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July 27, 2020
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The Greatest Navigators on the Planet

Photos courtesy of the Aldo Leopold Foundation
David Barrie is fascinated by how animals find their way. How do they travel thousands of miles across oceans or continents, to a place they've never been, without any other creature to show them the way?
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Up Close To The Great Migration

Nearly two million wildebeest migrate every year in the Serengeti.

Nearly two million wildebeest migrate every year in the Serengeti. Steve Paulson (TTBOOK)

Last year, when travel was still possible, Anne and I had the trip of a lifetime. After reporting on a conference in Ethiopia, we flew to Tanzania for a short safari in the Serengeti. It was during the "Great Migration" — so-called because each year it’s the largest animal migration on the planet. Two million wildebeest, hundreds of thousands of zebras, a dozen species of antelope — and of course the large predators who stalk them — take part in the natural life cycle that’s remained mostly unchanged for thousands of years. This is a protected wilderness area that’s also inhabited by the Maasai, who are models for how people can live alongside wildlife in a sustainable way.

Serengeti means “endless plains” and we could see why. It was humbling — and exhilarating — to be so tiny in the midst of this overwhelming landscape. In just the short time we were there, we began to feel the natural rhythm of the area: a thousand wildebeest walking…and walking….in single file across vast distances; dozens of hippos crowded together, snorting, in a large mud hole; lions lounging until the pride converges on a kill. What I found startling was how little the animals cared about us. Of course, they knew we were there, but most barely bothered to look at us. We were utterly insignificant.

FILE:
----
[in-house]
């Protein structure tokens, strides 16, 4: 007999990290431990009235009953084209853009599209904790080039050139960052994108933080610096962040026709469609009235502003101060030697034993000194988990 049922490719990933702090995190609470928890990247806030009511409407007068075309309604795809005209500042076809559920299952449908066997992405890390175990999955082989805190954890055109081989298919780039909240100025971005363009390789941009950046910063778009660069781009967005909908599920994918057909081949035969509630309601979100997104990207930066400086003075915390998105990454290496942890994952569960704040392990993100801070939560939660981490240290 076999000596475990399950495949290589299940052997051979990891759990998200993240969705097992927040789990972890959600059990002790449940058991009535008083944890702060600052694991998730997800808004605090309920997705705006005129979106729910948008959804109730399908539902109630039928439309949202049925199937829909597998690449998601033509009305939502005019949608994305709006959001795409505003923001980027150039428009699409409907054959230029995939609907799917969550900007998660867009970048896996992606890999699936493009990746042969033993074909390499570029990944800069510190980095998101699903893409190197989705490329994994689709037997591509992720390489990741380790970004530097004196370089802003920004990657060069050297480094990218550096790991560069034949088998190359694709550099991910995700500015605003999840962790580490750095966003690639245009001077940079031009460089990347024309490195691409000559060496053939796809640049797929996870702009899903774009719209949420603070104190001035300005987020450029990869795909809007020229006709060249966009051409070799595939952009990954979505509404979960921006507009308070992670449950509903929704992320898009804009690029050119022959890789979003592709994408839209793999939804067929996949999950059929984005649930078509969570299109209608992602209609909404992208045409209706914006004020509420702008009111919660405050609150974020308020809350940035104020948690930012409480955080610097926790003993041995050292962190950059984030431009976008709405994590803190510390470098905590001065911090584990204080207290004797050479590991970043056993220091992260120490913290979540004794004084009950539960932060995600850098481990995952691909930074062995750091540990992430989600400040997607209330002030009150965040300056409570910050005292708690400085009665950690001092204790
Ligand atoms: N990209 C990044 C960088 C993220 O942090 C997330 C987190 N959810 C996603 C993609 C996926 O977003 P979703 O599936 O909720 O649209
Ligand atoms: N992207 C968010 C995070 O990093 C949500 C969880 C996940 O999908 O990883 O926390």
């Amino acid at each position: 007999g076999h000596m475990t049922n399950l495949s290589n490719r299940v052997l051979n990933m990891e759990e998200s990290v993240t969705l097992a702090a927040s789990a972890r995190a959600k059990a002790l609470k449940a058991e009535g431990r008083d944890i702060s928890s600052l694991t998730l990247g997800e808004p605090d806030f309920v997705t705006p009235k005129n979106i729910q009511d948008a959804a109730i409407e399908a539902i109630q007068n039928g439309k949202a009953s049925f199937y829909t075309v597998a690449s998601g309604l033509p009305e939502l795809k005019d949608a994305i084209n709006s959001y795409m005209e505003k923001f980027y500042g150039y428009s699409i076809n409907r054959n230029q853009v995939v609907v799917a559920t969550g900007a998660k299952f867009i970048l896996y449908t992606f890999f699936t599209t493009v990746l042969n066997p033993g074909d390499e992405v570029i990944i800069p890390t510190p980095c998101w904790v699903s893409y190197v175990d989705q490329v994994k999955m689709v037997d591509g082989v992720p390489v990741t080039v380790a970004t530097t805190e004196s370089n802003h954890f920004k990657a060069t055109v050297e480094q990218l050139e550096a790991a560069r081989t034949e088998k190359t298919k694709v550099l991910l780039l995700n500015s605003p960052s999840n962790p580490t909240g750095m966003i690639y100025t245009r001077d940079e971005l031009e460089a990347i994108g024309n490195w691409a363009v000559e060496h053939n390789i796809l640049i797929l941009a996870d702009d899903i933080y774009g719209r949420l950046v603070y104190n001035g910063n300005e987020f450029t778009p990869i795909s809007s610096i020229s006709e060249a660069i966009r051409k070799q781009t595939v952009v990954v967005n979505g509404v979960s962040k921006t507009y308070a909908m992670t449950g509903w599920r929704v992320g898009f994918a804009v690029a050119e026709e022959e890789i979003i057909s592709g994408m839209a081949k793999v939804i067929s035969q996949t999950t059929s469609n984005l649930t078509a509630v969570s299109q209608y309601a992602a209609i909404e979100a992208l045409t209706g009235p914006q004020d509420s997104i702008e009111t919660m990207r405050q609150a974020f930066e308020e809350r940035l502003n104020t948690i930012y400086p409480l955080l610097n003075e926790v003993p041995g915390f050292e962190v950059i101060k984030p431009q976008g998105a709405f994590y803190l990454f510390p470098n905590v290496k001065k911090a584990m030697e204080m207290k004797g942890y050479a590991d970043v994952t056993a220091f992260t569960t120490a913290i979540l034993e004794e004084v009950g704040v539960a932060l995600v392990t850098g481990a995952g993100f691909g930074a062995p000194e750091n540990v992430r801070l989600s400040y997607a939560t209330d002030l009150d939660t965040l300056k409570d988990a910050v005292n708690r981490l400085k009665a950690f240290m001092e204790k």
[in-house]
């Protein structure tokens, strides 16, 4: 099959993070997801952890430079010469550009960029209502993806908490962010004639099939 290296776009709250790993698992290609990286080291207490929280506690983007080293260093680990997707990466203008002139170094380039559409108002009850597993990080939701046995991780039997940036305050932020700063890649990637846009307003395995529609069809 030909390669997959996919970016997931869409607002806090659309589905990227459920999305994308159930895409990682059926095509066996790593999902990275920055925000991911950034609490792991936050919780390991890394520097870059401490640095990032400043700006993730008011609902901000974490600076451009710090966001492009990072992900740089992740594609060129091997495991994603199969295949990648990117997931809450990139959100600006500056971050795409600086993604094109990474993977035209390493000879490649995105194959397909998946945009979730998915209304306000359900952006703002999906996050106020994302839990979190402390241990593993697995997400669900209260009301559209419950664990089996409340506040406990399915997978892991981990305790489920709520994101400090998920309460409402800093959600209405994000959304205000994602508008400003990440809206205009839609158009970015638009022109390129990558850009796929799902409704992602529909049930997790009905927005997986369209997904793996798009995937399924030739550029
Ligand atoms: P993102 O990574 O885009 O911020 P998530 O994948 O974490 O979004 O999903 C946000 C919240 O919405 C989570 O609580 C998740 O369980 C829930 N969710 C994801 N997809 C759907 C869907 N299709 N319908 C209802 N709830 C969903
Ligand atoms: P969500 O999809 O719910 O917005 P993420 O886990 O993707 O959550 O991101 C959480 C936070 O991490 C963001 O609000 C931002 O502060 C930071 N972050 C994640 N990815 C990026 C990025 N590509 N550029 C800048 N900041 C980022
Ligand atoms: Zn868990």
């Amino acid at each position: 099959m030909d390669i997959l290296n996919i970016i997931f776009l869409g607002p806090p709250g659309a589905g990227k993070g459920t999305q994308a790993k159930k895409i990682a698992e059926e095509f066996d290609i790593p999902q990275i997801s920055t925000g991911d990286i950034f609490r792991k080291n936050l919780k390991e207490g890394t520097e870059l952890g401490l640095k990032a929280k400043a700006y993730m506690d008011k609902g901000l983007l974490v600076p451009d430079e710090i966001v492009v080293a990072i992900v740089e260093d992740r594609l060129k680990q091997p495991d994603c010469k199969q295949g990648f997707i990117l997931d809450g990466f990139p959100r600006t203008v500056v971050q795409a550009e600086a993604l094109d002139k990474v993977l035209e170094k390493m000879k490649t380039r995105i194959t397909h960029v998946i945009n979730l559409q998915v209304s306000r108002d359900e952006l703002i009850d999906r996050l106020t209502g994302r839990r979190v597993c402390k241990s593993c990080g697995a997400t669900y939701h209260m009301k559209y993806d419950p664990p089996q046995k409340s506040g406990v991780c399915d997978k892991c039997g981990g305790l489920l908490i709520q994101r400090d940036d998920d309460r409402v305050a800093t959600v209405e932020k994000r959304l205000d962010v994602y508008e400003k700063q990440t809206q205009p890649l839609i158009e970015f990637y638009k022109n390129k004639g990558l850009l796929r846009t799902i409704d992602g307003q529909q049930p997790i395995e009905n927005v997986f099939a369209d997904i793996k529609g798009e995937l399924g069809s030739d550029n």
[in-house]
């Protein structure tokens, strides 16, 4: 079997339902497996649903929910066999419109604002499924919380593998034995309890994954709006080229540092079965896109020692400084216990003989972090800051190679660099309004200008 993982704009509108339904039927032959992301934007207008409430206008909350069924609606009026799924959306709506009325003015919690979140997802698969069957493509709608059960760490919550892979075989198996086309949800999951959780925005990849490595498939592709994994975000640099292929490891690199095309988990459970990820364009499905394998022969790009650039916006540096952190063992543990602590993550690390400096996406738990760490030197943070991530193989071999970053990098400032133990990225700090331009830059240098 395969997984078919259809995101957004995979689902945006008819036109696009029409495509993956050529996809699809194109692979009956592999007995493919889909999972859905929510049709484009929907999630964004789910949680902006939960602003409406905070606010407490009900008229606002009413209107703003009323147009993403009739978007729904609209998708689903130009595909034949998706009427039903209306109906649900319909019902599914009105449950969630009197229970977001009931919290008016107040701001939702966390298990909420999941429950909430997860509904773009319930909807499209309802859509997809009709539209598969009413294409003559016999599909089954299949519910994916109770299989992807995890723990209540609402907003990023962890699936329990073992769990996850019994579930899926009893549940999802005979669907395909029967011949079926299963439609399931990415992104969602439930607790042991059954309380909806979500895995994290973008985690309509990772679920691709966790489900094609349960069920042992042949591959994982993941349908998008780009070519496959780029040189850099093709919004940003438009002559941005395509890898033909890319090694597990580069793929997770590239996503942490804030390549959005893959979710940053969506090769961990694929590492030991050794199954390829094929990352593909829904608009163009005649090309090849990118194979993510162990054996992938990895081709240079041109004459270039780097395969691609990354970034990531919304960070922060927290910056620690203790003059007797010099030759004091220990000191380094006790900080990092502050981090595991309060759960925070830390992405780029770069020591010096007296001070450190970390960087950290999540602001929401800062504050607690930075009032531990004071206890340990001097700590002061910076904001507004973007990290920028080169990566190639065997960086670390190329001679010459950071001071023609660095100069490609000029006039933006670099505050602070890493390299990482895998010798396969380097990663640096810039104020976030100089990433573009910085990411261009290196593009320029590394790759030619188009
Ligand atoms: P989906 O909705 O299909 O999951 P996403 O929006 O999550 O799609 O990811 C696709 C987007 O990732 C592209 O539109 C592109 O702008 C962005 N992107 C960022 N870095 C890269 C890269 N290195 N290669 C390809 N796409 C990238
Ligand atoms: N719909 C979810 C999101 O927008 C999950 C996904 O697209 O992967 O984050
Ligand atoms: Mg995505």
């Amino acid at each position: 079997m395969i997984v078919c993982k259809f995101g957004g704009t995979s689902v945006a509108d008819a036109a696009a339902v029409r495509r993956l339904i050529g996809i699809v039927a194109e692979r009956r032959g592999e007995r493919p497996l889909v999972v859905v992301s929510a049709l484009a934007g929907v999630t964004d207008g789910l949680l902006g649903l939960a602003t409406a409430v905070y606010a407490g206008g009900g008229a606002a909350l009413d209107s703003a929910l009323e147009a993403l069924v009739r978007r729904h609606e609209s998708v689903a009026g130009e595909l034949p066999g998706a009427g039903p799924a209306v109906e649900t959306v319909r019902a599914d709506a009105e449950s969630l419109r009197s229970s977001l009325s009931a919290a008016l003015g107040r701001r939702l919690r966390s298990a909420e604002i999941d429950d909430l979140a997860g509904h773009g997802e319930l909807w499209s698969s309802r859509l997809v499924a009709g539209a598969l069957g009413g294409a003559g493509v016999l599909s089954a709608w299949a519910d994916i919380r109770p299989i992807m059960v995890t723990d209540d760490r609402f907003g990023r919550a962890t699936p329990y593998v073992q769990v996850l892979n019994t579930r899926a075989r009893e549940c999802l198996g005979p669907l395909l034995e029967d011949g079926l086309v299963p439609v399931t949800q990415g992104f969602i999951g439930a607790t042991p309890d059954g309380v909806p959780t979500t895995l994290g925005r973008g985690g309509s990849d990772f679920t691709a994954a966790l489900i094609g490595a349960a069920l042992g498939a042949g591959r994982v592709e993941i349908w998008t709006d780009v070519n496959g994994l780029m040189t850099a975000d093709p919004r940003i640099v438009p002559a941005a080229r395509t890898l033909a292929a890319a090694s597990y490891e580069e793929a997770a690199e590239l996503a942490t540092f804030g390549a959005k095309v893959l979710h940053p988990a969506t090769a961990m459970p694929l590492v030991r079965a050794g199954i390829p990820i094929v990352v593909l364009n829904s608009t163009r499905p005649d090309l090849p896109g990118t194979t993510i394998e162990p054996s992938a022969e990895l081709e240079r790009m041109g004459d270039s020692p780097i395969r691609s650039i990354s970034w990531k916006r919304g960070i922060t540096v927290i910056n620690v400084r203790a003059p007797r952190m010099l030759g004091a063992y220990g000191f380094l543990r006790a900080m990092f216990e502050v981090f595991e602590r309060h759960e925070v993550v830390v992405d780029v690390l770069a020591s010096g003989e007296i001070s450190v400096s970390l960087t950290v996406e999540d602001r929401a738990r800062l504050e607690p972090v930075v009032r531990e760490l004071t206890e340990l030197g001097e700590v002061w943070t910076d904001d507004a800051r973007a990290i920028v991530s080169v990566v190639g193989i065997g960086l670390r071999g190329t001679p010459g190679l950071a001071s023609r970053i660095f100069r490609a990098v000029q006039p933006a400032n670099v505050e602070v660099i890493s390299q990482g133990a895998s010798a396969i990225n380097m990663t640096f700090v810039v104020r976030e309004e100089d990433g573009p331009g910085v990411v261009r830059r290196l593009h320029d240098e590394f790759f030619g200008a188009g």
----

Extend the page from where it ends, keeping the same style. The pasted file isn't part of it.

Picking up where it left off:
Anne and I were fortunate to have found a remarkable guide, Moses Augustino Kumburu, a naturalist who’s been working in the Serengeti for decades. By the second day Anne had pulled out our recording equipment and was getting a running commentary from Moses about what we were seeing. You can hear excerpts from those conversations on this week’s show “Mysteries of Migration,” which examines both animal and human migration. You’ll also find a collection of photos from our trip on our website.


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The Serengeti's Great Migration, Up Close

We came over one hill and saw hundreds of zebras.
Imagine driving over a hill and seeing hundreds of zebras or a thousand wildebeest. Anne and Steve were lucky enough to witness this spectacle in the Serengeti. Their expert guide, Moses Augustino Kumburu, describes the Great Migration.
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The High Costs — And Potential Gains — Of Migration, Both Animal And Human

The Maasai have lived alongside the Serengeti wildlife for generations.
Science journalist Sonia Shah, herself the child of Indian immigrants, has long been fascinated with the way animals, people and even microbes move. Speaking with "To The Best Of Our Knowledge," she says migration is both a crisis and an opportunity.
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A Cave Diver's Treks Through The Veins Of The Earth

Jill Heinerth nearly died when she was trapped by ocean currents inside an Antarctic iceberg. She's one of the world's most accomplished underwater cave divers, often exploring caves no one's ever been in, which show her "the veins of the Earth."
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A Woman Is Struck By Lightning. Did She Meet God?

Elizabeth Krohn says she left her body, went somewhere else, met and talked to God. And then came back to dream the future. What does her experience tell us about where religion comes from?
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